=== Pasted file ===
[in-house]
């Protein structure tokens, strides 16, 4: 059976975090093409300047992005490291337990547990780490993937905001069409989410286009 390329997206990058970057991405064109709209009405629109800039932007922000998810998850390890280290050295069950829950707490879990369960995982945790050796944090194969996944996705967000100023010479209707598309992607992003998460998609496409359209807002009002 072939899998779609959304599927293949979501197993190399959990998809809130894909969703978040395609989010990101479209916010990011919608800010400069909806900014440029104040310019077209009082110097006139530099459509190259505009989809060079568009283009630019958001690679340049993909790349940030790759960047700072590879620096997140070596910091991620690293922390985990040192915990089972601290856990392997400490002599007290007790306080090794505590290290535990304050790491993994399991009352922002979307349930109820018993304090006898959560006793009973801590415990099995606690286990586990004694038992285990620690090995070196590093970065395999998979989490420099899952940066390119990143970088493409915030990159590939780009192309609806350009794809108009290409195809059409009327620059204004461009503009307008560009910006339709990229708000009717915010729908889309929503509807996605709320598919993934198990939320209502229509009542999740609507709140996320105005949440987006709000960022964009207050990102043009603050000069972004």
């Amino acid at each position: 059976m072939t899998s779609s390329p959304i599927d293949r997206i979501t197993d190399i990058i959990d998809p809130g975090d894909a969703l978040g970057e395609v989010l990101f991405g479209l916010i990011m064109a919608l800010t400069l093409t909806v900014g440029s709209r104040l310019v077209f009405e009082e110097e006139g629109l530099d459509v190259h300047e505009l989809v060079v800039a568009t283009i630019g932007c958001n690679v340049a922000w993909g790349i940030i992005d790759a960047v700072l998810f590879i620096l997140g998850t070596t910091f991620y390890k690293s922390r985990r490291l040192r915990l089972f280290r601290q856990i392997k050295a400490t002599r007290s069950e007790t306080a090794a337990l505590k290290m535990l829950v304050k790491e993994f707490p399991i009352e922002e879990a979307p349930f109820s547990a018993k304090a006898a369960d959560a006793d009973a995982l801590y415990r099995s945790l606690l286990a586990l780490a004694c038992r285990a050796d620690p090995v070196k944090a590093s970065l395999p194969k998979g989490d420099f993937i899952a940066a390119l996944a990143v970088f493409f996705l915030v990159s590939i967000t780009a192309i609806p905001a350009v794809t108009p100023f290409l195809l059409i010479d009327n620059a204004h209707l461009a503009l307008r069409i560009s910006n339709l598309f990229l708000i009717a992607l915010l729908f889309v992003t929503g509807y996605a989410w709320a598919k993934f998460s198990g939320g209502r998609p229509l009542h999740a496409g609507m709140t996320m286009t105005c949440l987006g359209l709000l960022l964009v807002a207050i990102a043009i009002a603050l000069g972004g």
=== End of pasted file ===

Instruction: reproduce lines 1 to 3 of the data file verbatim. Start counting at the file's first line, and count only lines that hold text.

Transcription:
[in-house]
């Protein structure tokens, strides 16, 4: 059976975090093409300047992005490291337990547990780490993937905001069409989410286009 390329997206990058970057991405064109709209009405629109800039932007922000998810998850390890280290050295069950829950707490879990369960995982945790050796944090194969996944996705967000100023010479209707598309992607992003998460998609496409359209807002009002 072939899998779609959304599927293949979501197993190399959990998809809130894909969703978040395609989010990101479209916010990011919608800010400069909806900014440029104040310019077209009082110097006139530099459509190259505009989809060079568009283009630019958001690679340049993909790349940030790759960047700072590879620096997140070596910091991620690293922390985990040192915990089972601290856990392997400490002599007290007790306080090794505590290290535990304050790491993994399991009352922002979307349930109820018993304090006898959560006793009973801590415990099995606690286990586990004694038992285990620690090995070196590093970065395999998979989490420099899952940066390119990143970088493409915030990159590939780009192309609806350009794809108009290409195809059409009327620059204004461009503009307008560009910006339709990229708000009717915010729908889309929503509807996605709320598919993934198990939320209502229509009542999740609507709140996320105005949440987006709000960022964009207050990102043009603050000069972004």
């Amino acid at each position: 059976m072939t899998s779609s390329p959304i599927d293949r997206i979501t197993d190399i990058i959990d998809p809130g975090d894909a969703l978040g970057e395609v989010l990101f991405g479209l916010i990011m064109a919608l800010t400069l093409t909806v900014g440029s709209r104040l310019v077209f009405e009082e110097e006139g629109l530099d459509v190259h300047e505009l989809v060079v800039a568009t283009i630019g932007c958001n690679v340049a922000w993909g790349i940030i992005d790759a960047v700072l998810f590879i620096l997140g998850t070596t910091f991620y390890k690293s922390r985990r490291l040192r915990l089972f280290r601290q856990i392997k050295a400490t002599r007290s069950e007790t306080a090794a337990l505590k290290m535990l829950v304050k790491e993994f707490p399991i009352e922002e879990a979307p349930f109820s547990a018993k304090a006898a369960d959560a006793d009973a995982l801590y415990r099995s945790l606690l286990a586990l780490a004694c038992r285990a050796d620690p090995v070196k944090a590093s970065l395999p194969k998979g989490d420099f993937i899952a940066a390119l996944a990143v970088f493409f996705l915030v990159s590939i967000t780009a192309i609806p905001a350009v794809t108009p100023f290409l195809l059409i010479d009327n620059a204004h209707l461009a503009l307008r069409i560009s910006n339709l598309f990229l708000i009717a992607l915010l729908f889309v992003t929503g509807y996605a989410w709320a598919k993934f998460s198990g939320g209502r998609p229509l009542h999740a496409g609507m709140t996320m286009t105005c949440l987006g359209l709000l960022l964009v807002a207050i990102a043009i009002a603050l000069g972004g």